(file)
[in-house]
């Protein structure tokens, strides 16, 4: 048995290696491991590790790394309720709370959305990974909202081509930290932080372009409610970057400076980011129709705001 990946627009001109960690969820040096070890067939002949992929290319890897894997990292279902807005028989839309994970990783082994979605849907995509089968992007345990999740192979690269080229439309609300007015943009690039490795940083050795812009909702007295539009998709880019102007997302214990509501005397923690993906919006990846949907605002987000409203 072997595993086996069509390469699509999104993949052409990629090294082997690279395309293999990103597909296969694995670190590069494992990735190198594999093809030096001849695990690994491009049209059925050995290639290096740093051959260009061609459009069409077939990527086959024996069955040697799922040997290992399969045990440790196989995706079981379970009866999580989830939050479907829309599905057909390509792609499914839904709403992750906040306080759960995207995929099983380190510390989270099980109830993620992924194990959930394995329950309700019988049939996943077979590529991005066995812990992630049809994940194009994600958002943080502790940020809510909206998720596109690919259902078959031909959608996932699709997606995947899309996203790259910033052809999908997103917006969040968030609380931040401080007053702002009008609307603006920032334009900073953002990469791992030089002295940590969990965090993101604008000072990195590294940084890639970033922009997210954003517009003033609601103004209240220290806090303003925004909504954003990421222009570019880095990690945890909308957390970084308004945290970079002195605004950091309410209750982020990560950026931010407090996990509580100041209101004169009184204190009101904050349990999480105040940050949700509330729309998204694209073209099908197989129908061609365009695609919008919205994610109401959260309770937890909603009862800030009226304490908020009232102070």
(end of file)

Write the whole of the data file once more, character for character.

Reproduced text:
[in-house]
């Protein structure tokens, strides 16, 4: 048995290696491991590790790394309720709370959305990974909202081509930290932080372009409610970057400076980011129709705001 990946627009001109960690969820040096070890067939002949992929290319890897894997990292279902807005028989839309994970990783082994979605849907995509089968992007345990999740192979690269080229439309609300007015943009690039490795940083050795812009909702007295539009998709880019102007997302214990509501005397923690993906919006990846949907605002987000409203 072997595993086996069509390469699509999104993949052409990629090294082997690279395309293999990103597909296969694995670190590069494992990735190198594999093809030096001849695990690994491009049209059925050995290639290096740093051959260009061609459009069409077939990527086959024996069955040697799922040997290992399969045990440790196989995706079981379970009866999580989830939050479907829309599905057909390509792609499914839904709403992750906040306080759960995207995929099983380190510390989270099980109830993620992924194990959930394995329950309700019988049939996943077979590529991005066995812990992630049809994940194009994600958002943080502790940020809510909206998720596109690919259902078959031909959608996932699709997606995947899309996203790259910033052809999908997103917006969040968030609380931040401080007053702002009008609307603006920032334009900073953002990469791992030089002295940590969990965090993101604008000072990195590294940084890639970033922009997210954003517009003033609601103004209240220290806090303003925004909504954003990421222009570019880095990690945890909308957390970084308004945290970079002195605004950091309410209750982020990560950026931010407090996990509580100041209101004169009184204190009101904050349990999480105040940050949700509330729309998204694209073209099908197989129908061609365009695609919008919205994610109401959260309770937890909603009862800030009226304490908020009232102070």